Attic Insulation Help
I have a two story (maybe 1 1/2 since the front half of the house has a 2nd story while the back half rooms have vaulted ceilings with no 2nd floor on top of them. The upstairs ductwork has always been somewhat inadequate in my opinion. Relatively little air flow comes out compared to the downstairs vents. We try and even this out by closing some downstairs vents. We are in Central FL and it gets HOT for a long time. I am thinking about blowing in more insulation in the attic. Questions:
I have included links to pics if it would help. The insulation is pink blown in and is mostly abut 8", though some spots are closer to 6 and even 4 in a few places. Do I need more and how much?
Also, on the vaulted ceiling area, there is no insulation. I assume this would be so as to not block the airflow as it comes up from the downstairs rooms, passing above the vaulted ceilings and into the attic to escape. The pics show a bit of the upstairs insulation and also show a "hole" which is what leads up from above the downstairs ceilings. Was the supposed to be insulation in there or is this truly to be "uninsulated".
In the "drawing" at the end, the 4 levels are the downstairs floor, downstairs ceiling on front side of house, the vaulted ceiling in red, ceiling of 2nd floor (attic above).
insulation Photo Gallery by charbear at pbase.com
There is no effective insulation in your home.
There are various ways you can solve the
problem, each has a cost, but doing the job
properly will make your home much nicer to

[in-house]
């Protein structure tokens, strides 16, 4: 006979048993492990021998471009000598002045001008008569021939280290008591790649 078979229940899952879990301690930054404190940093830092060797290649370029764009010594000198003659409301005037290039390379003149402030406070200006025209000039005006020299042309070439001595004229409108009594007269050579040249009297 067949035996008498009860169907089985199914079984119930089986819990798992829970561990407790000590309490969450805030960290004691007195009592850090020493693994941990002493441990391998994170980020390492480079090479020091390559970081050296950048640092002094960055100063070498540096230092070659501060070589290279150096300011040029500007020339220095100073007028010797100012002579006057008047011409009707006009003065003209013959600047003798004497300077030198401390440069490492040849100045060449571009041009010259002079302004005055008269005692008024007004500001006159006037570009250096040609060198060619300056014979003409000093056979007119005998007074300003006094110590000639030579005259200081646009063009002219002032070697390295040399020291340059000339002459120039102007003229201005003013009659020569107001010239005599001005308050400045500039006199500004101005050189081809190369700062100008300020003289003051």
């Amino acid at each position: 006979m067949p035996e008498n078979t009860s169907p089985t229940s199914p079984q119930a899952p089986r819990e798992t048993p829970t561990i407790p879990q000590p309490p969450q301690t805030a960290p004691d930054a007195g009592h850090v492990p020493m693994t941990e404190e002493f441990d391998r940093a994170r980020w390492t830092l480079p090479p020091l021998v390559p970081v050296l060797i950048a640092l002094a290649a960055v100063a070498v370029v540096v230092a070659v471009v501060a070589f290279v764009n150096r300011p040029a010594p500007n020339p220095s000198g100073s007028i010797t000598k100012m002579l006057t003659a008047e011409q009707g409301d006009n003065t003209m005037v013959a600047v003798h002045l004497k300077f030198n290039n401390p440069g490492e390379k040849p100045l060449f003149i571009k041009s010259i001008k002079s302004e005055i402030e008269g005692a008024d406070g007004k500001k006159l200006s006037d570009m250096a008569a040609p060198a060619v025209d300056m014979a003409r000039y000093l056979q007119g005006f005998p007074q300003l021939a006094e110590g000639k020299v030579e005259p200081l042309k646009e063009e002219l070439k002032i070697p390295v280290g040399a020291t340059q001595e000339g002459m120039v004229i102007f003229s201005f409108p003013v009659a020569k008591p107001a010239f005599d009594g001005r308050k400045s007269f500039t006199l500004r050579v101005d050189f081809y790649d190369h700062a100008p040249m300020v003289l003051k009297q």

live in and it will be a lot cheaper to run.
How long do you intend to live there?
The most effective way to insulate your
home from the sun, it to take the roof off
and cover the rafters with a sandwich of
oriented board and polystyrene and then
put the roof back on.
(You need at least 5 inches of polystyrene
in the sandwich....8 inches is better)
This system is called SIP's.
Done properly this isolates your home from
the effects of the sun. The oriented board
sandwich is fixed to avoid any heat bridges.
Most of the heat gets into your home by
conduction, some by radiation and some by
Repeat the system over the walls and you
have one cool home.
This solution is the best you can get and
really the only way to keep your vaulted
ceilings looking great and keeping you cool.
Take a look at the duct work, is it insulated
and air tight?
The fact that it works at all in the heat is
some kind of miracle. It needs at least 4
inches of sprayed foam covering all sides,
again 8 inches will do a better job.
If the above proposal is too expensive, then
fitting sheets of polystyrene cut to size
between the rafters and below the rafters
will provide a great improvement. Use one
inch and two inch thick sheets, cut them
with a knife to a push tight fit.
After doing the roof, fill the spaces between
the joists in the same way. For the best
result pull the ceilings down and fit three
inches of polystyrene sheet across the
ceilings below the joists to stop the
conducted heat coming through the joists
into the rooms.
This system will spoil the look of your
vaulted ceiling but, you can create another
fake ceiling below your existing one.
Then use the same system in the outside
Cellulose and fiberglass are rubbish and
cannot keep out the heat, they are both
conductors of heat, remove the so called
insulation you have and dump it.
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